Members of the Joint Legislative Fiscal Committee voted 7 to 3 on Friday to table the grant from the federal Charter School Program (CSP), with the majority Democrats saying they were concerned about the effect that the expansion of charter schools could have on traditional public schools at a time of decreasing enrollment.
Democrats won control of the state legislature last year, though the governor, Chris Sununu, and the state education commissioner, Frank Edelblut, are both Republican. Edelblut is a businessman and one-term state representative who home-schooled his seven children. Both men supported the grant.
Charter schools are financed by the public but privately operated, sometimes by for-profit companies. Charters enroll about 6 percent of America’s schoolchildren; in New Hampshire, there are 29 charter schools that enroll about 3,800 of about 176,000 students.
Education Secretary Betsy DeVos is a big backer of charter schools, and she has said her chief priority is to expand them and other alternatives to traditional public schools, which she once called “a dead end.”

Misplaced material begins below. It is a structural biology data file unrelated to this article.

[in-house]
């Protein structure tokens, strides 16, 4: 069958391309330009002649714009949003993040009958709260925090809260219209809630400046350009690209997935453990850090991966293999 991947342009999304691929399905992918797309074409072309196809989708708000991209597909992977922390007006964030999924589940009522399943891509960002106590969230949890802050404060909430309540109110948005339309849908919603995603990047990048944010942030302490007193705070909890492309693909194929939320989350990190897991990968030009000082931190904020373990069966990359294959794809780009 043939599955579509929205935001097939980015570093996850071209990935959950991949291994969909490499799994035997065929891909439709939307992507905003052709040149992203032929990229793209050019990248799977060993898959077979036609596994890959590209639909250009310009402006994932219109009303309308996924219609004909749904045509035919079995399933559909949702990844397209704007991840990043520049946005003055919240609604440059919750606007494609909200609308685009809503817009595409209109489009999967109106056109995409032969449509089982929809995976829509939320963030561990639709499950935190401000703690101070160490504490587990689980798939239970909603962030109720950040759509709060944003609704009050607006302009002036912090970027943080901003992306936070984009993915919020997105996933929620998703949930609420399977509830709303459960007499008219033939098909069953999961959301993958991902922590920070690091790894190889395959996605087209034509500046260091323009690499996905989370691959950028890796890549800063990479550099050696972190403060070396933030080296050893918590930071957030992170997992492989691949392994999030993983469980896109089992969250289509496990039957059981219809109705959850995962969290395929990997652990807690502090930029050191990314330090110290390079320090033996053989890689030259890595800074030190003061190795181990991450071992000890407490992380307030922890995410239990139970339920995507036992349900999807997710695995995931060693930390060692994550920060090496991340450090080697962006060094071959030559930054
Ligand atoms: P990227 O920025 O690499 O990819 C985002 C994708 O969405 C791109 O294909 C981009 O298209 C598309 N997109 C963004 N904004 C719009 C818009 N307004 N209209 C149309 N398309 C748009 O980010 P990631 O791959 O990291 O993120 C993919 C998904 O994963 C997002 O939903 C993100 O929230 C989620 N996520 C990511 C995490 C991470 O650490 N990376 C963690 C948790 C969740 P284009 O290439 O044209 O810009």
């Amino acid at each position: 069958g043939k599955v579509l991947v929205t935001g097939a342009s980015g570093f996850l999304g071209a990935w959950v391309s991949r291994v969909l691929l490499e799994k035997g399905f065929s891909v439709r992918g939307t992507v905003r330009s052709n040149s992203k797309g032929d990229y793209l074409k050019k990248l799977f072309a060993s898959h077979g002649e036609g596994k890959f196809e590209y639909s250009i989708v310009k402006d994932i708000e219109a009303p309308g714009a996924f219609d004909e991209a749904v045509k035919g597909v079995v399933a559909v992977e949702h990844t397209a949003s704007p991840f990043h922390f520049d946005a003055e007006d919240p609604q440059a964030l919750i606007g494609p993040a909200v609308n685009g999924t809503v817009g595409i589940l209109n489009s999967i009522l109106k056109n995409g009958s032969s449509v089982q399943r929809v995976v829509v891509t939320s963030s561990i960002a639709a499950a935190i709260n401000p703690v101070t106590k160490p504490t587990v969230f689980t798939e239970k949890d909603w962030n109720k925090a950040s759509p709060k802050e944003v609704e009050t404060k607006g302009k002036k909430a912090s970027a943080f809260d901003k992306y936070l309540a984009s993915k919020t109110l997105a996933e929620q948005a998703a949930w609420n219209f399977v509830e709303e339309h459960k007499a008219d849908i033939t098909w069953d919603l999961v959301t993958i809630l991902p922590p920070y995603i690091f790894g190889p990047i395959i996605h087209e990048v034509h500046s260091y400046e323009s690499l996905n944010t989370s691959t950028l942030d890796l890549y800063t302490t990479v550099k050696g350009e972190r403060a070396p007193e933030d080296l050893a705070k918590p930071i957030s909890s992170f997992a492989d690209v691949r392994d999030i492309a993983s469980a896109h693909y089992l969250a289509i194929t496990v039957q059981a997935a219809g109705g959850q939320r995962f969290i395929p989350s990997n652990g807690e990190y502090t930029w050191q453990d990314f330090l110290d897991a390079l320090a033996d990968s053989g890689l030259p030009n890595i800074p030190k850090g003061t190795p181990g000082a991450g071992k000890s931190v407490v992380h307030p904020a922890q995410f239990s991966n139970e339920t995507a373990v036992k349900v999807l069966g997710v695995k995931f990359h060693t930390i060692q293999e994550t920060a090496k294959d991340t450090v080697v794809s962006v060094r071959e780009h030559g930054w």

Recently in her home state of Michigan, the Democratic-dominated Board of Education voted to stop a $47 million CSP grant. It did so, according to board President Casandra Ulbrich, because the board had not given the state Education Department consent to seek the grant. And, as in New Hampshire, members expressed concerns about opening new charters when school enrollment in the state has been declining for years. Michigan’s attorney general, however, overruled the vote and said the money could be disbursed.
The federal grant given this past August to New Hampshire was intended to allow the opening of 20 new charter schools. In addition, five existing charters could expand, and seven existing charters could “replicate” in other places.
The Charter School Program, which provides funding to states for the creation of charter schools and the expansion of existing ones, has awarded billions of dollars since it first started providing grants in 1995. Recent reports by the advocacy group the Network for Public Education have found that the program awarded up to $1 billion or more on charter schools that never opened or opened and then closed.
Charter supporters say the 30-year-old movement gives families a vital alternative to their neighborhood school, especially when that school is troubled. Opponents say there is little public accountability over many charters and that they drain resources from traditional school districts. Research shows that student outcomes are, overall, largely the same in charter and traditional public schools, though there are failures and exemplars in both.